npr flap over news “objectivity”

So NPR fired one of its commentators for comments made elsewhere on the Fox News Network.  The case touches on a number of evolving ethical issues in the new mediaverse, as reported by Brian Stelter, who has been tracking the story in the Times.

Like other news organizations, NPR expects its journalists to steer clear of situations that might call its impartiality into question. NPR’s ethics code explains the rule this way: “In appearing on TV or other media including electronic Web-based forums, NPR journalists should not express views they would not air in their role as an NPR journalist. They should not participate in shows electronic forums, or blogs that encourage punditry and speculation rather than fact-based analysis.”

The irony of course is that Fox is treating it as a First Amendment Issue, resigned Juan Williams to a new multi-million dollar contract.  The accusations of political correctness against NPR are also strange, given that Williams ostensibly plays a “house liberal” in his Fox role.  In any case, it shows the uneasy tension between traditional norms of objectivity (claimed by NPR) and more opinionated comments exemplified by Fox.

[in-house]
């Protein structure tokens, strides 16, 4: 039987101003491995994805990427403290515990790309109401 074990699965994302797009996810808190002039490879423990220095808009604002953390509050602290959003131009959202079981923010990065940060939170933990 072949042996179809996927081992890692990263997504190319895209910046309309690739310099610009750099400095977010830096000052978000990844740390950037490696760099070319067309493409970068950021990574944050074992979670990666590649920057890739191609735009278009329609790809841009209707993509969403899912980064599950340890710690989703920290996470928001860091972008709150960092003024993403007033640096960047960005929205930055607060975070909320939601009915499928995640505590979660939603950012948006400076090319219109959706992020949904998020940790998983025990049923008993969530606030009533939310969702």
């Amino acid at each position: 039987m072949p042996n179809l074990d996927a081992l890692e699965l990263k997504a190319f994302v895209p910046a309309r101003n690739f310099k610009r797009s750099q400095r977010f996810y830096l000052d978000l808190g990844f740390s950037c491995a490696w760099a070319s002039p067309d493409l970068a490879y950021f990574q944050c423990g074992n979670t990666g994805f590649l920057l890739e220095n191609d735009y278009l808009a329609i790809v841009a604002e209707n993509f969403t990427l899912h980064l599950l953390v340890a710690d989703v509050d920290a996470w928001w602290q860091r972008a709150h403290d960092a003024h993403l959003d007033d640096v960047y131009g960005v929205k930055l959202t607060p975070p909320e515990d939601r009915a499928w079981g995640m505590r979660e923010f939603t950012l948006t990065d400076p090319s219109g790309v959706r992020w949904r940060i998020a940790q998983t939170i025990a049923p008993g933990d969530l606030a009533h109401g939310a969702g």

After dismissing Mr. Williams, who was one of its senior news analysts, NPR argued that he had violated the organization’s belief in impartiality, a core tenet of modern American journalism. By renewing Mr. Williams’s contract, Fox News showed its preference for point-of-view — rather than the view-from-nowhere — polemics. And it gave Fox news anchors and commentators an opportunity to jab NPR, the public radio organization that had long been a target of conservatives for what they perceived to be a liberal bias.

Ultimately, NPR has only itself to blame for letting its journalists double-dip.  NPR as a publicly supported news organization should provide something not available elsewhere, but too often serves up the same menu of stories, sources, and opinions readily available elsewhere.  There should be enough journalists willing to play by the NPR rules of impartiality to not have to retain those offering their services to a number of outlets.  Now, it has given the critics of public media (and I would argue a, relatively speaking, quality journalism forum) a club to beat it with.

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